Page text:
No: Keep it easy! Endurance training is becoming efficient at utilising fuel in your body (Carbohydrates, fats and proteins), to produce energy aerobically (with oxygen), without undue fatigue.” Your first job is to build your aerobic base. This is all about low intensity exercise that allows you to become more efficient at using fat for energy production. An easy way to identify the heart rate that equates to your maximum fat burning intensity is, 180 minus your age. This is the formula suggested by renowned kinesiologist Phillip Maffetone. TEST: Warm up to this heart rate over 5min then hold for 20min. Record the distance you travel in the 20min. Cool down over 5min by reducing your heart to as close to the starting value as possible. Start training on non consecutive days. A minimum 3 times per week, for 20mins, below your magic number. Build the duration of your main sessions you by 3 -5% each week until you reach the maximum time you have to train. Every 2nd  week run the test. Every 6th week cut your training by 50%.  Once you no longer travel further in your test, it’s time to sep it up!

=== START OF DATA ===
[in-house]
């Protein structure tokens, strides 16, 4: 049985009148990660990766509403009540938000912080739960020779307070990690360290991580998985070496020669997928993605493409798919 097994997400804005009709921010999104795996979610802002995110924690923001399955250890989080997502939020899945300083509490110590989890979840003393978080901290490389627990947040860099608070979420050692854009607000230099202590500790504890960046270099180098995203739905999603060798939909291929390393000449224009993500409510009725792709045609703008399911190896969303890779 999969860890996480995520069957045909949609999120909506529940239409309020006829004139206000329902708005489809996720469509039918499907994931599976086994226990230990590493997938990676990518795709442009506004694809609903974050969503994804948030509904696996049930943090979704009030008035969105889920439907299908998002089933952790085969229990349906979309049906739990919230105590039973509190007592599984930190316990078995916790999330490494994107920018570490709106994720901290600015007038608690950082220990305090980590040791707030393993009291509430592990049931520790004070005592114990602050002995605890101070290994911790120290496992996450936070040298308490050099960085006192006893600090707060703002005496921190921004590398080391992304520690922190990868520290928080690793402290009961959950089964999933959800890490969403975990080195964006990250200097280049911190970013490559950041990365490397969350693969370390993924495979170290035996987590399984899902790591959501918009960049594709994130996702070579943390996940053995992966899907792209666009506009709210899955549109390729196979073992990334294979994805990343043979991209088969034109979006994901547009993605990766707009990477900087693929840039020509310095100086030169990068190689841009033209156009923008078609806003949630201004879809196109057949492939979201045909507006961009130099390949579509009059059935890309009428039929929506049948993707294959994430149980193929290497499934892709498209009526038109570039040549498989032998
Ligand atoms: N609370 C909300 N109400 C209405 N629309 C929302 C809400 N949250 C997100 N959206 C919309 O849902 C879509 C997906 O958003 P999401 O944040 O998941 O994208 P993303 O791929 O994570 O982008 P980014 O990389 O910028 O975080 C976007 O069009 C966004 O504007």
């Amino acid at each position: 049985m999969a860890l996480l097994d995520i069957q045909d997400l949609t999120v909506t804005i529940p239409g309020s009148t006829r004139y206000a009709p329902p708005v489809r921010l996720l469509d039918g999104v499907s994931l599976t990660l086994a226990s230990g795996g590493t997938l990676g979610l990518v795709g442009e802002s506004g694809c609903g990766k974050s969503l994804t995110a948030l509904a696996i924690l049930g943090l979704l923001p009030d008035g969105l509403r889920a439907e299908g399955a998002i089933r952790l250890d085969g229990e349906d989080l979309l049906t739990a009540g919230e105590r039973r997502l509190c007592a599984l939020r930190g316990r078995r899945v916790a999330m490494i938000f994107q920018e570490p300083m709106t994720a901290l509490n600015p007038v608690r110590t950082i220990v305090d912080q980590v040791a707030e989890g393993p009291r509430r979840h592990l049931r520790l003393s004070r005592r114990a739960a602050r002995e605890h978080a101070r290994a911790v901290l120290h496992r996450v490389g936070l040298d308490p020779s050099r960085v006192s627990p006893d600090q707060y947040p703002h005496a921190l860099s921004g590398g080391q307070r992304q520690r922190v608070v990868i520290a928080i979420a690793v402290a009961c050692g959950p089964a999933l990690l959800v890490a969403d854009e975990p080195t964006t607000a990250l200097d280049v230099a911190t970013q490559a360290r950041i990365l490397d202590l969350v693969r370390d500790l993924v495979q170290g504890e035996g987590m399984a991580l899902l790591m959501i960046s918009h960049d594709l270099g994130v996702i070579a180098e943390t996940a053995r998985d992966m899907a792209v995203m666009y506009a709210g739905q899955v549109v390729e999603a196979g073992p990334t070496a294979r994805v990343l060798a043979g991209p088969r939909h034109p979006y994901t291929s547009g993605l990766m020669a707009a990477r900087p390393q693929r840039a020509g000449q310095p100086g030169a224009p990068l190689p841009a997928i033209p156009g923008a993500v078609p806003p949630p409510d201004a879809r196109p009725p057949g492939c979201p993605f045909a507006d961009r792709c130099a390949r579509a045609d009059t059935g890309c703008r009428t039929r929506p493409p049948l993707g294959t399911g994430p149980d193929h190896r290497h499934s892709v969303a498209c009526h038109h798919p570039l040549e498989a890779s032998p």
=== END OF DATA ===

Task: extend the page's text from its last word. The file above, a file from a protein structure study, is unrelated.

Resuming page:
Have you done any cardio-vascular training in the past year. Assuming you have not done any in past 3 weeks?

Yes: Start training @ 33% of your pervious training volume.

This will prevent you from over stressing your body and picking up injuries. The most rapid fitness loss occurs over the first 3 weeks. Build your weekly training by replicating the above training pattern for 12 weeks. Now is the time to add in some higher intensity training.

Have you done cardio-vascular training in the past 3 weeks?